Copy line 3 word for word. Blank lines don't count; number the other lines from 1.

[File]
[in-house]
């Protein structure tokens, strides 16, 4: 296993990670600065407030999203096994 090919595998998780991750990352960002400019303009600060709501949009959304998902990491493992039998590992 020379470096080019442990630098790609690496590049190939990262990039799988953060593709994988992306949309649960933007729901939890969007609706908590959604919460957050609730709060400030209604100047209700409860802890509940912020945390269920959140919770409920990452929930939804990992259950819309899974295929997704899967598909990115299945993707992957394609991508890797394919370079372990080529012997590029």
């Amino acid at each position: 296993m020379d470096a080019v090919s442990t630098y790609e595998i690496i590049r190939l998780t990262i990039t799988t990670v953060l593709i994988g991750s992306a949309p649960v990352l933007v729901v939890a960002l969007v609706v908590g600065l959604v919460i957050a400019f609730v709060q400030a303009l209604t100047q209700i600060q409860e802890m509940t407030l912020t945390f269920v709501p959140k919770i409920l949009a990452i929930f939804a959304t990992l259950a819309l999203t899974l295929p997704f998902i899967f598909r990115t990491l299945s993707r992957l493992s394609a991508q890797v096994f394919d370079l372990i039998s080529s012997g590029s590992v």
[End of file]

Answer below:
């Amino acid at each position: 296993m020379d470096a080019v090919s442990t630098y790609e595998i690496i590049r190939l998780t990262i990039t799988t990670v953060l593709i994988g991750s992306a949309p649960v990352l933007v729901v939890a960002l969007v609706v908590g600065l959604v919460i957050a400019f609730v709060q400030a303009l209604t100047q209700i600060q409860e802890m509940t407030l912020t945390f269920v709501p959140k919770i409920l949009a990452i929930f939804a959304t990992l259950a819309l999203t899974l295929p997704f998902i899967f598909r990115t990491l299945s993707r992957l493992s394609a991508q890797v096994f394919d370079l372990i039998s080529s012997g590029s590992v």